By 1971, the long-successful Rolls-Royce experienced financial troubles that forced the division of the airplane engine and motor car businesses. A British defense company called Vickers purchased the motor car wing of Rolls-Royce in 1980, and continued the production of Rolls-Royces and Bentleys until the whole car division again changed hands in 1998. Volkswagen was the new owner of Bentley and the Crewe factory, but BMW purchased Rolls-Royce. It was under BMW’s fresh ownership that the Rolls-Royce Silver Seraph was created.
A stepping stone from the conservative, pre-BMW Rolls-Royce to the bold and controversial Phantom currently in dealer showrooms, the Silver Seraph was the first entirely new Rolls-Royce since the Silver Shadow was launched over 30 years prior. Its design was signature Roller, as were its sumptuous interior appointments. But the Silver Seraph was a thoroughly modern car, with the state of the art equipment and updated mechanicals that had been lacking in Rolls-Royce products for many years. The ancient 6.75 liter V8 had been replaced by a 5.4 liter BMW V12. The overhead cam, all-alloy engine was far more advanced than the old V8, and was more in line with modern, high-end luxury offerings from prestigious brands.
The mating of a 5-speed ZF automatic transmission to the BMW V12 created a surprisingly Germanic drivetrain, but the rest of the car was over flowing with British luxury. The trees and cows that sacrificed their lives for the wood and leather cocooning the Silver Seraph’s interior could not have wished for a better final resting place. Luscious dyed hide covered any surface destined to experience human contact. The walnut veneer looked thick enough for a dining room table, and there was enough of it to furnish a whole house. Chromed, circular vents complemented gauges with slender bezels. The instruments and vents were inlaid flush with the uninterrupted wood dash. Extraneous radio switches were hidden behind a wooden panel. Many of the exposed switches were chrome plated with the delicate look of prohibitively expensive items. BMW had clearly not lost sight of what Rolls-Royce stood for.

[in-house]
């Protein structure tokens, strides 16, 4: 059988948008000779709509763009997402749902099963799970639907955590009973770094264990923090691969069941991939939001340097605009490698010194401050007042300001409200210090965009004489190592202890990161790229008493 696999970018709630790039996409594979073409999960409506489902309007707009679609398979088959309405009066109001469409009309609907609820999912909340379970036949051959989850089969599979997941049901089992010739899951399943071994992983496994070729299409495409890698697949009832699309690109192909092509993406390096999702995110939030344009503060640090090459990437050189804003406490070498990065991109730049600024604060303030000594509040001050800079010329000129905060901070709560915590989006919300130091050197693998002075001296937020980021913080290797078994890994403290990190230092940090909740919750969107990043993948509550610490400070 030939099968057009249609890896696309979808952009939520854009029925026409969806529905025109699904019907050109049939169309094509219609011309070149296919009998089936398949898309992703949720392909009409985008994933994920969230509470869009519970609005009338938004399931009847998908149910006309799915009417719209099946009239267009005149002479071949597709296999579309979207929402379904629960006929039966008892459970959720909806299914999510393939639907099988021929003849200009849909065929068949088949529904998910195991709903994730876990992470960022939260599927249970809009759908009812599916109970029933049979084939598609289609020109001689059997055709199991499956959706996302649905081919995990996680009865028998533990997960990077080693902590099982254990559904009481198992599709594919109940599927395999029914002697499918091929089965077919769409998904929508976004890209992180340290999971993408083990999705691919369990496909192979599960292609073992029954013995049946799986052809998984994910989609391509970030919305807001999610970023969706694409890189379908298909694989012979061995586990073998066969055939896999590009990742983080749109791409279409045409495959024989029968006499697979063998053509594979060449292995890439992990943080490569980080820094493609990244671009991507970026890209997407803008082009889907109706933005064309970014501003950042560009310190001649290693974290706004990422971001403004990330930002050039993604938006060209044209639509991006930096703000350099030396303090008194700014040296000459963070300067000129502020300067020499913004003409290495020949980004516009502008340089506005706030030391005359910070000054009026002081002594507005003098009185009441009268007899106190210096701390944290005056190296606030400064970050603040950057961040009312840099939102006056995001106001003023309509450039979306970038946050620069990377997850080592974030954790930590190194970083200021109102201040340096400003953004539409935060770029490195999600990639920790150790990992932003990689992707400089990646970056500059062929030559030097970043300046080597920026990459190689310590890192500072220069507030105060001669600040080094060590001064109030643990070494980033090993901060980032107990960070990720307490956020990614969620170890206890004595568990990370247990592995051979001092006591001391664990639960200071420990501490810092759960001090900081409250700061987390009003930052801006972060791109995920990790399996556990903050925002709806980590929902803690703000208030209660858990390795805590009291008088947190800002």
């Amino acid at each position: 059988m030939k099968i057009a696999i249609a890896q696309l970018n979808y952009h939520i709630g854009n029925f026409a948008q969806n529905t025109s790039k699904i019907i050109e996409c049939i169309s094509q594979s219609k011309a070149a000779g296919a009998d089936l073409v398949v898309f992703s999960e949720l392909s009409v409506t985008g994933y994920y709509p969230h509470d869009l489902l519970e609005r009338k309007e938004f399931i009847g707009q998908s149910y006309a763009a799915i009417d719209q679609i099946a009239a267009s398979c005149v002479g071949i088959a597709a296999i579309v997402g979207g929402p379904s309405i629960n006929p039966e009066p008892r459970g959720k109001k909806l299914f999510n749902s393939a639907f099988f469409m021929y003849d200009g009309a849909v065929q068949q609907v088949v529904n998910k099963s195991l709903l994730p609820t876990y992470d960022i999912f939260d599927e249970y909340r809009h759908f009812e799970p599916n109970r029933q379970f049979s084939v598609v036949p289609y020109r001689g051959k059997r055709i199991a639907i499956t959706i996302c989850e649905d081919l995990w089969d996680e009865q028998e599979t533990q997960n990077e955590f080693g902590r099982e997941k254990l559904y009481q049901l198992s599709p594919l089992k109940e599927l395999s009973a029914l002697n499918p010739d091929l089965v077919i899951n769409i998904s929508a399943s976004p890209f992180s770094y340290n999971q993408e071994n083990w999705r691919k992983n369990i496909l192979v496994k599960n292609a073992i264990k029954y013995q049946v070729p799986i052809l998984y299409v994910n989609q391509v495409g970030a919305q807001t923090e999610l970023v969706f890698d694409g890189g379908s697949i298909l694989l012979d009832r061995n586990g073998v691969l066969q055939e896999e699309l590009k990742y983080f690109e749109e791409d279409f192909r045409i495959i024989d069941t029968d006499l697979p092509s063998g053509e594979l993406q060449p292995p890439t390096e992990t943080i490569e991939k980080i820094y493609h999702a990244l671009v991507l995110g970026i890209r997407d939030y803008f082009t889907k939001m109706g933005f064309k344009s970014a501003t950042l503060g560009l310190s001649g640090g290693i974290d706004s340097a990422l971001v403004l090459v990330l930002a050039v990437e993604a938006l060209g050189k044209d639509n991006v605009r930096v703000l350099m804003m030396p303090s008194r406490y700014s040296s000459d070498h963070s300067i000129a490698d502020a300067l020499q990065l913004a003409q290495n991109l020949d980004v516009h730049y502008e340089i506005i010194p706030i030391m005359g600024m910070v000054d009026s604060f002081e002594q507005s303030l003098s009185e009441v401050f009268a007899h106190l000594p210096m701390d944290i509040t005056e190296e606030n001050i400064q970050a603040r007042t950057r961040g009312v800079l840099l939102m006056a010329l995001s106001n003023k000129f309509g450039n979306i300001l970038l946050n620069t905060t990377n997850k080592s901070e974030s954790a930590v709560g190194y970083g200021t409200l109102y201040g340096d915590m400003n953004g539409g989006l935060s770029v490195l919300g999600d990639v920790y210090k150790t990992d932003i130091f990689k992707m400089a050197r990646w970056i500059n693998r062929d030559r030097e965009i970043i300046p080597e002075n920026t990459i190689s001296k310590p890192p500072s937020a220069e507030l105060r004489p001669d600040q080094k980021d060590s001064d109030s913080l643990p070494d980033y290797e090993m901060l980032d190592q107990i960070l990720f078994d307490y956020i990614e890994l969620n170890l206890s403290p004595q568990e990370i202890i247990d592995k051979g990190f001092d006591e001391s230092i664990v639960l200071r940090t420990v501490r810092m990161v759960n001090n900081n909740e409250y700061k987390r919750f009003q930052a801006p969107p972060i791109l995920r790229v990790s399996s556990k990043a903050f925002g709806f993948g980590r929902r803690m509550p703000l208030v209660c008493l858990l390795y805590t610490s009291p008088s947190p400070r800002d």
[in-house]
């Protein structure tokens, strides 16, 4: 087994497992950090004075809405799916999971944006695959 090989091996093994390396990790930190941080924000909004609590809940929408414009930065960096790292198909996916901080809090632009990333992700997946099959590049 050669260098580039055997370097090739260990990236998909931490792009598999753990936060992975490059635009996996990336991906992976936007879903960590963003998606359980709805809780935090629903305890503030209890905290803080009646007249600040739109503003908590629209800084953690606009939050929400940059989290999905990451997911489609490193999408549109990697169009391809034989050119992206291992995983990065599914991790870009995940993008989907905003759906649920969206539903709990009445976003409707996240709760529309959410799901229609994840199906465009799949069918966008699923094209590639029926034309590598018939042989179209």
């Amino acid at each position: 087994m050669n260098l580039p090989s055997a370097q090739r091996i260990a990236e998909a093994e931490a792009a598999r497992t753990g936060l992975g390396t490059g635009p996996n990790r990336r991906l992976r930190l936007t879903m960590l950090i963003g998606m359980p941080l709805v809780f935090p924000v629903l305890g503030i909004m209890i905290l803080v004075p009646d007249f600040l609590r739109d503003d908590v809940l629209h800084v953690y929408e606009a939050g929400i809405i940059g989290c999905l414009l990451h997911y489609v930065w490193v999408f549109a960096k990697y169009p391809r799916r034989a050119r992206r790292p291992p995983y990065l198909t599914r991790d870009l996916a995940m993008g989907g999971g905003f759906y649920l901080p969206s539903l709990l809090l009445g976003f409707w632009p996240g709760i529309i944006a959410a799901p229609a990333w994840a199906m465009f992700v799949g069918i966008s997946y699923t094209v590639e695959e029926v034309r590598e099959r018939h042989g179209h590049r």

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The interior of the Seraph was also quite similar to the Arnage as both the seats and the dashboard were upholstered distinctly in Connolly Leather while the dashboard trim and folding picnic trays for passengers in the rear were faced with glossy burl walnut veneer. The main interior differences inside the Seraph was the lack of a tachometer and the gear selector being column-mounted while the gauges kept a very traditional Rolls-Royce layout. The Seraph featured a top speed of 140 mph.
Quite simply dubbed the Rolls-Royce Park Ward, a stretched out variation of the Silver Seraph was debuted at the 2000 Geneva Motor Show and officially produced for the 2001 model year in the U.S. Occasionally called the Silver Seraph Park Ward, this model was stretched 10 inches longer than the Silver Seraph and meanwhile retained the 5-passenger seating of the regular model. In 2002 the Park Ward was also discontinued after a total of 127 models were produced.
Before production was ended, a total of 1,570 Silver Seraphs were produced and was indirectly replaced by the Rolls-Royce Phantom in 2003.